About The City Sightseeing Venice Tour:
This hop-on hop-off boat tour is the easiest way to access the main islands dotted around the Venetian Lagoon. Start your journey at either Santa Lucia Railway Station or the cruise port terminal and you'll be able to catch one of the red sightseeing boats at berthing stations 1 & 3 respectively. These are the most popular departure points on the City Sightseeing Venice tour, though visitors are free to start from any of the 7 stops.
Arriving By Cruise Ship?
People travelling to Venice on a cruise ship should take note of the following 'cruise days'. During these days the City Sightseeing Venice boats will be accessible from stop 3 (Cruise Terminal).
- April: 1, 2, 13, 17, 20, 24, 25, 26 & 27.
- May: 1, 2, 3, 4, 11, 18, 19, 24 & 25.
- June: 2, 6, 7, 8, 9, 13, 16, 19, 20, 27, 28, 29 & 30.
- July: 4, 5, 6, 11, 12, 20, 21, 26 & 27.
- August: 1, 4, 8, 14, 15, 16, 17, 22, 23, 29 & 30.
- September: 1, 6, 12, 19, 20, 21 & 22.
- October: 9, 11, 24, 25 & 31.
- All Year Round, Daily.
- Walking Tour App: English, Italian, French, German and Spanish.
Tour Frequency / Times:
- See Timetable Download.
- Various, see Map Download.
- 2 Hours.
- Wheelchair Access.
Things To See And Do In Venice:
How and what you choose to explore depends mostly on your familiarity with the city, the time you have available and personal interests. First-timers who only have a few hours to spare might be content with a foray around Piazza San Marco, a spot of lunch and a gondola ride up the Grand Canal. Such a route covers major attractions from the Doge's Palace and Rialto Bridge to the Basilica di San Marco and Palazzo Grassi- a concise journey that serves as the perfect introduction to a timelessly romantic city.
If you have a bit more time on your hands, maybe a whole day or two, then get discovering Venice's numerous fascinating legacies. Make sure there's plenty of room on the camera memory stick and seek out the city's religious architecture. Must-sees include the Basilica di Santa Maria della Salute, a huge, domed edifice located near the tip of the Punta della Dogana. It was constructed following a devastating outbreak of plague in 1630, and most of the building's decorative artefacts depict scenes relating to the Black Death.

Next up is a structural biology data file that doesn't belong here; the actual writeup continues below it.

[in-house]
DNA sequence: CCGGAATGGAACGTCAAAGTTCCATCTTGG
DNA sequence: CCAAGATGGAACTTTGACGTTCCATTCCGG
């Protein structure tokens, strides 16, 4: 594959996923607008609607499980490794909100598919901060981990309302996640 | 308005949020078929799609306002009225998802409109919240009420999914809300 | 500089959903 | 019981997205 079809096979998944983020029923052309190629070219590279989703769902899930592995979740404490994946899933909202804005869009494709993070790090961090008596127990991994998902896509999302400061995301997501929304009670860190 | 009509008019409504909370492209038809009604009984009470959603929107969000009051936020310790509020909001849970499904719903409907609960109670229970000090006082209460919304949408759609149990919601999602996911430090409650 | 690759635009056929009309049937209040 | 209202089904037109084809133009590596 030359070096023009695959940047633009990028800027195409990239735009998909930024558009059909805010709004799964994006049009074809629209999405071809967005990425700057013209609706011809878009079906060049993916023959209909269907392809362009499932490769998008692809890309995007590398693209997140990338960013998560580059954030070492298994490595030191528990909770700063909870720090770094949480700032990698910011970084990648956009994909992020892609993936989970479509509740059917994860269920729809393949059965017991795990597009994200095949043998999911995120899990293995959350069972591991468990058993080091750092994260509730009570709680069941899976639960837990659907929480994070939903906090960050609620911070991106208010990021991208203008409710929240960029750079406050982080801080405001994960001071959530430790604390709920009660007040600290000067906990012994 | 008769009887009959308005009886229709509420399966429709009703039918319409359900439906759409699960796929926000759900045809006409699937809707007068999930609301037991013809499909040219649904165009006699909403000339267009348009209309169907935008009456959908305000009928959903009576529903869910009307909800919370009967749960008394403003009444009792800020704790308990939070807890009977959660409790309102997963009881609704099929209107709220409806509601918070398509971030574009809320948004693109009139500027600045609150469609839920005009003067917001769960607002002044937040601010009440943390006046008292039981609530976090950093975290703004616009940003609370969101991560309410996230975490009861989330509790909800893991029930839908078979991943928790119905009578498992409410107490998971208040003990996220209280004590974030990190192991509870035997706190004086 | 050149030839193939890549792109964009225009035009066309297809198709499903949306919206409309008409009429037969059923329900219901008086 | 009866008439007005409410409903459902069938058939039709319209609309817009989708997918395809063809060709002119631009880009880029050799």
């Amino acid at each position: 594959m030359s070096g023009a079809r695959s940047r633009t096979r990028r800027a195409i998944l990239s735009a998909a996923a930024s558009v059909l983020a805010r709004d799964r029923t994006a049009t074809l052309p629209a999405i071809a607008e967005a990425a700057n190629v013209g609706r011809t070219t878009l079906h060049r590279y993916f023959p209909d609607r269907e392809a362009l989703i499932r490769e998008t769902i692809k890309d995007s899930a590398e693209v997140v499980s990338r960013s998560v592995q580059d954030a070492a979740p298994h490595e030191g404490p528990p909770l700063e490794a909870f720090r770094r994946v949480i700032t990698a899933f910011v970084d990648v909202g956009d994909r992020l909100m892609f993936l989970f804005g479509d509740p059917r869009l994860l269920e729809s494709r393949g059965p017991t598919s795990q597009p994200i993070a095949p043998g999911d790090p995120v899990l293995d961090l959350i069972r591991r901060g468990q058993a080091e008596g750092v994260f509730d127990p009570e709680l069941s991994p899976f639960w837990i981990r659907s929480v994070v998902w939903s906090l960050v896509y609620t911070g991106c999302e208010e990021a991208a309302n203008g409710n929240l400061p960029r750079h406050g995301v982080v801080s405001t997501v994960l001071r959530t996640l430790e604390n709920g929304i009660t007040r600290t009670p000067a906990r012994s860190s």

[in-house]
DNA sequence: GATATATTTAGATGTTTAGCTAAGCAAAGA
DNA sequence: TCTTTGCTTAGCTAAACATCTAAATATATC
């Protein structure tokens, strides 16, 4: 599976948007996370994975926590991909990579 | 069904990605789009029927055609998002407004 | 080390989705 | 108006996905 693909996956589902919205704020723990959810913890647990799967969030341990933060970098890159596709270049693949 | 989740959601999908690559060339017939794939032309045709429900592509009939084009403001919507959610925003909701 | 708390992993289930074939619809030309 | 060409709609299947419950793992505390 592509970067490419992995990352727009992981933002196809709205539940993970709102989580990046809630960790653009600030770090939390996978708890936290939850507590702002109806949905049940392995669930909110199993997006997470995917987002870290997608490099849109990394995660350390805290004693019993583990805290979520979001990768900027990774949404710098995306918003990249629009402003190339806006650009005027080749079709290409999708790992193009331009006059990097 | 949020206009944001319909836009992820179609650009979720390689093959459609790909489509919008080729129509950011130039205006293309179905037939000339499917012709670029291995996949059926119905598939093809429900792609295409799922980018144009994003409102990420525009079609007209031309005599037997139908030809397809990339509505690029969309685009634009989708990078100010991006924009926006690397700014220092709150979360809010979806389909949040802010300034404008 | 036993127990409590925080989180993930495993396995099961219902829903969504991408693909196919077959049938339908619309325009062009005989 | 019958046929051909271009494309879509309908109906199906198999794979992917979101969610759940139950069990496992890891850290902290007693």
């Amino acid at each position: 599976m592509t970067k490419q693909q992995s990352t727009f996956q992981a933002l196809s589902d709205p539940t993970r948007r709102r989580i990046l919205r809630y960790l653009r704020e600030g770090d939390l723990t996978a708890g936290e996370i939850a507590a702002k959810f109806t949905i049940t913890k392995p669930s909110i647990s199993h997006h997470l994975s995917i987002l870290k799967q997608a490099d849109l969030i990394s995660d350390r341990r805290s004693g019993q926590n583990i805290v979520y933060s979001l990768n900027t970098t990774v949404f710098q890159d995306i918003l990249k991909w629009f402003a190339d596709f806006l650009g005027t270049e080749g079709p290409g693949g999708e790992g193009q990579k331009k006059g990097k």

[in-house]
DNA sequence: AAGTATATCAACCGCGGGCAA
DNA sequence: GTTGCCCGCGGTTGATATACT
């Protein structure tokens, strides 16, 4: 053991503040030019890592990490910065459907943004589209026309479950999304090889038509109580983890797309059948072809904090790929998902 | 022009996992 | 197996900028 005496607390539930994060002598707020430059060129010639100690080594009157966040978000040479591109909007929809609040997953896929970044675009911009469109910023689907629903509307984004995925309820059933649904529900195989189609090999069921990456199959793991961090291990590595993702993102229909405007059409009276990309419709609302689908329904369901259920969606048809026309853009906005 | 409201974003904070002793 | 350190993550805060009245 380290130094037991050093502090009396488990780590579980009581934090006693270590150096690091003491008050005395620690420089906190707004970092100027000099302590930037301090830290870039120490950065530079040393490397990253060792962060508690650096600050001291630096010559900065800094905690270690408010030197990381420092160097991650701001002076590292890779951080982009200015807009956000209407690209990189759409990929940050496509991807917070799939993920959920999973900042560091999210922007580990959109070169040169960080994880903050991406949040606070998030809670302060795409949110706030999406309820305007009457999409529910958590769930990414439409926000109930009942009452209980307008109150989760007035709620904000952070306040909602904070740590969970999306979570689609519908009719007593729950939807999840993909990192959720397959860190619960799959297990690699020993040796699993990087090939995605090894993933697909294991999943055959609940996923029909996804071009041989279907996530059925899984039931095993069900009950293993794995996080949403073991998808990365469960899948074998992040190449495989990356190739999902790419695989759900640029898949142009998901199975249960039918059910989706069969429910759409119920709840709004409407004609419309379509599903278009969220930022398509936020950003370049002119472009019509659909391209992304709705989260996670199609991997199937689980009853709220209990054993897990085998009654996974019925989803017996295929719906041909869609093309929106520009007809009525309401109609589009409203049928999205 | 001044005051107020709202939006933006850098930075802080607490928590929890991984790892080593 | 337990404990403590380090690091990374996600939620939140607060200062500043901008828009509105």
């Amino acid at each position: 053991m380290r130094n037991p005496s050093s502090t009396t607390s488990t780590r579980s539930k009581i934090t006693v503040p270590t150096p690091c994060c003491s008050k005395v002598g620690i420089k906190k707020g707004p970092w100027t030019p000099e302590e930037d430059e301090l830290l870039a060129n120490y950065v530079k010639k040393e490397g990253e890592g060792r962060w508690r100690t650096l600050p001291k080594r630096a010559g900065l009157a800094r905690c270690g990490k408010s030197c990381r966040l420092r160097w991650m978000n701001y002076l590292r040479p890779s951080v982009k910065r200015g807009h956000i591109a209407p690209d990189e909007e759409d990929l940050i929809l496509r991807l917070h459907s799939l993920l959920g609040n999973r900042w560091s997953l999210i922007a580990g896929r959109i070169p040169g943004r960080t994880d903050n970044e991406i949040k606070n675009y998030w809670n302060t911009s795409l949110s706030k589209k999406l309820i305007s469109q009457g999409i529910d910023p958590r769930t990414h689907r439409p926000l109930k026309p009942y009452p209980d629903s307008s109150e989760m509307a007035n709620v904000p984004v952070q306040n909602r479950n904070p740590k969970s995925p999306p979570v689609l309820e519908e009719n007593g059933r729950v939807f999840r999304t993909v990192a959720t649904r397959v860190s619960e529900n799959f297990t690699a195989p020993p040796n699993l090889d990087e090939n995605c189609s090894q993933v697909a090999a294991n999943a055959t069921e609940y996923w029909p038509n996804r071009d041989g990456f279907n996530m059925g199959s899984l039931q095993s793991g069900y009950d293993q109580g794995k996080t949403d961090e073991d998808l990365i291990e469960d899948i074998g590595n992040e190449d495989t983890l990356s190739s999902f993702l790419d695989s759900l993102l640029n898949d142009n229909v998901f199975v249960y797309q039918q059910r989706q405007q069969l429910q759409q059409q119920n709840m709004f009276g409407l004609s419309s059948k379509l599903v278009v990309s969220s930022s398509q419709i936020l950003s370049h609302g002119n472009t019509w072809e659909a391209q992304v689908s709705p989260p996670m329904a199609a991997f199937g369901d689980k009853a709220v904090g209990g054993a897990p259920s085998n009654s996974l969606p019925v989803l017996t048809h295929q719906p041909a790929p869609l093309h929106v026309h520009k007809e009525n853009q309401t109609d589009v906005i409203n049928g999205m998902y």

Another sightseeing treasure visible from the Punta della Dogana is the Chiesa di San Giorgio Maggiore, a Palladian church whose white marble façade seems to rise straight out of the surrounding lagoon. Its size and isolated location make it a key focal point of the Venetian cityscape. Look out for the copper-topped campanile (bell tower) and you'll know you've spotted the right place.
Though Venice has much more in the way of religious sightseeing one last place you can't afford to miss is the Santa Maria Gloriosa dei Frari, or simply, The Frari. This church is located right in the heart of Venice and is where you'll find the burial place of 16th-century Italian master painter Titian. He's joined by other important Venetian figures, along with their beautiful funerary monuments.
The Scuola Grande di San Rocco, while mainly religious in subject matter, is something we'd regard as more of an artistic gem. The building was established during the late 15th century in dedication to Saint Roch. This semi-legendary figure is best known as a patron of the diseased, particularly those suffering from the Plague. As a city whose 16th century Black Death causalities ran into the tens of thousands his depictions were much confided in by Venetians of every strata. This veneration lead to painter Tintoretto being commissioned to produce a vast range of works for the Scuola in 1564, work which he continued at various intervals until 1588. Today visitors flock to see his stunning biblical depictions and pieces related to Saint Roch. Grand works such as Miracle of the Bronze Serpent adorn the ceiling, while many recounting the life of Jesus line the walls.
Secular sightseeing highlights in Venice are as myriad as its 400+ bridges. Visit the Gallerie dell’Accademia, an institution showcasing all of the key trends and famous faces in Venetian art from the 14th to 18th centuries. Just a short walk away is Venice's most important collection of modern art, a priceless horde assembled over decades by Peggy Guggenheim.
With Venice being one of Italy's principle opera cities you might like to check out Teatro La Fenice. Alongside Teatro alla Scala in Milan it's one of the nation's most famous operatic houses, having hosted the likes of Verdi and Rossini over its 200+ year history.
Have a walk through the Rialto Markets to see Venice from a foodies perspective. It's a place steeped in history, sensory delights and atmosphere. Be sure to sample a fresh fruit, likely to have been grown on one of the lagoon islands or elsewhere in Vento.
Make your way to the east side of Venice for the Venetian Arsenal, a sprawling medieval shipyard complex that was the height of technological sophistication during its time. During the 14th century it employed up to 16,000 people in a manufacturing effort that was unsurpassed until the Industrial Revolution.